“You can’t have him!” I had been screaming for the past month. “He HAS to get better! He’s my baby and I want him here with me!” There was no way I was giving him up. “While there’s life, there’s hope” I’d say confidently, determined Damian’s Glory Day would be long after mine. But that afternoon I could take it no longer. His suffering, my suffering, David and the other children. I finally let the angel touch my thigh and I limped out, defeated. “Take him, Lord, if you choose. He is yours anyways.”
And He did. The next day, God sent His angels and lifted my baby from my arms to the arms of Jesus Christ. He went, listening to the lilting strains of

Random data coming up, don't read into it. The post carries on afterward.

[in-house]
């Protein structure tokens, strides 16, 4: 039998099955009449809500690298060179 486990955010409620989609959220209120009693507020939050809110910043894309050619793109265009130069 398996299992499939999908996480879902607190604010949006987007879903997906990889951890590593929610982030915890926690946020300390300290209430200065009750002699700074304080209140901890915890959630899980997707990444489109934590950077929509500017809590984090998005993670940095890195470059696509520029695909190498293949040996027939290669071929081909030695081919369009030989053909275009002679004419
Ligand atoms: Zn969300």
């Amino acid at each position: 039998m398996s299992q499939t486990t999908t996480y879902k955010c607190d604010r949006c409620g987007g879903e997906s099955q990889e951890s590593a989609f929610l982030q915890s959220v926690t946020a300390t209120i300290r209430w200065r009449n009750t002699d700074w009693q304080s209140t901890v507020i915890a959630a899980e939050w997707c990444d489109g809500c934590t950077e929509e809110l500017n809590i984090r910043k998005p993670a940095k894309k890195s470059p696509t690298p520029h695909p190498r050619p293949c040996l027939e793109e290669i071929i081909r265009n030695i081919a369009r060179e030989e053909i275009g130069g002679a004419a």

“See from His head, His hands and feet, sorrow and love flow mingled down, did e’er such love and sorrow meet or thorns compose so rich a crown?”Isaac Watts
and opened his little baby eyes to gaze into the face of the Savior.
I had fought but finally rescinded. God had won, and through the sorrow the deepest peace, that inexplicable peace that only God can give, coursed through my very empty arms.